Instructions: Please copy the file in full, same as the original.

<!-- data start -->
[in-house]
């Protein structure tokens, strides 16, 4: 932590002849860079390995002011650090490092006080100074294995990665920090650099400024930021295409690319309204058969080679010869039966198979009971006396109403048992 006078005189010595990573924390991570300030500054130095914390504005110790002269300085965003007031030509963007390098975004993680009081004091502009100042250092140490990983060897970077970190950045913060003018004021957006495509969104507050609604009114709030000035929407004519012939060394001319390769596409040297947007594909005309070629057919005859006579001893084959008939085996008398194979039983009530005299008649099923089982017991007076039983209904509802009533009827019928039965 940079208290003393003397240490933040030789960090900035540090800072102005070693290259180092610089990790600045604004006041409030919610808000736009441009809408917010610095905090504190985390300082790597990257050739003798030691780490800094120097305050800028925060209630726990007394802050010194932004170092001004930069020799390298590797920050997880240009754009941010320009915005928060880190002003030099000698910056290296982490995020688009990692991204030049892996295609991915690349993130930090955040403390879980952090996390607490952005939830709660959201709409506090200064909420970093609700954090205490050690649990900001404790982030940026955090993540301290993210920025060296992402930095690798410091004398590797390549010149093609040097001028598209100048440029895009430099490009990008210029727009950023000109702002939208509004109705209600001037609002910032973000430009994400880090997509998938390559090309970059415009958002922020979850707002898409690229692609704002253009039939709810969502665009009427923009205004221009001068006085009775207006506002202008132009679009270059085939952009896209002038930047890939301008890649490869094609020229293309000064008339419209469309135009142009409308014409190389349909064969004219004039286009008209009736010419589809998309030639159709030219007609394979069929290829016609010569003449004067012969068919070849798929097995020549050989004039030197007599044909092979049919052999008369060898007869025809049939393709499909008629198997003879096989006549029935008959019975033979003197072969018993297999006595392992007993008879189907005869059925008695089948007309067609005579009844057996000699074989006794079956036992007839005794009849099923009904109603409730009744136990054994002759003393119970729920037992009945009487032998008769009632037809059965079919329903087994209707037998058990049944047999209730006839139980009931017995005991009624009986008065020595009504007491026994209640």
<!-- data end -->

[in-house]
């Protein structure tokens, strides 16, 4: 932590002849860079390995002011650090490092006080100074294995990665920090650099400024930021295409690319309204058969080679010869039966198979009971006396109403048992 006078005189010595990573924390991570300030500054130095914390504005110790002269300085965003007031030509963007390098975004993680009081004091502009100042250092140490990983060897970077970190950045913060003018004021957006495509969104507050609604009114709030000035929407004519012939060394001319390769596409040297947007594909005309070629057919005859006579001893084959008939085996008398194979039983009530005299008649099923089982017991007076039983209904509802009533009827019928039965 940079208290003393003397240490933040030789960090900035540090800072102005070693290259180092610089990790600045604004006041409030919610808000736009441009809408917010610095905090504190985390300082790597990257050739003798030691780490800094120097305050800028925060209630726990007394802050010194932004170092001004930069020799390298590797920050997880240009754009941010320009915005928060880190002003030099000698910056290296982490995020688009990692991204030049892996295609991915690349993130930090955040403390879980952090996390607490952005939830709660959201709409506090200064909420970093609700954090205490050690649990900001404790982030940026955090993540301290993210920025060296992402930095690798410091004398590797390549010149093609040097001028598209100048440029895009430099490009990008210029727009950023000109702002939208509004109705209600001037609002910032973000430009994400880090997509998938390559090309970059415009958002922020979850707002898409690229692609704002253009039939709810969502665009009427923009205004221009001068006085009775207006506002202008132009679009270059085939952009896209002038930047890939301008890649490869094609020229293309000064008339419209469309135009142009409308014409190389349909064969004219004039286009008209009736010419589809998309030639159709030219007609394979069929290829016609010569003449004067012969068919070849798929097995020549050989004039030197007599044909092979049919052999008369060898007869025809049939393709499909008629198997003879096989006549029935008959019975033979003197072969018993297999006595392992007993008879189907005869059925008695089948007309067609005579009844057996000699074989006794079956036992007839005794009849099923009904109603409730009744136990054994002759003393119970729920037992009945009487032998008769009632037809059965079919329903087994209707037998058990049944047999209730006839139980009931017995005991009624009986008065020595009504007491026994209640």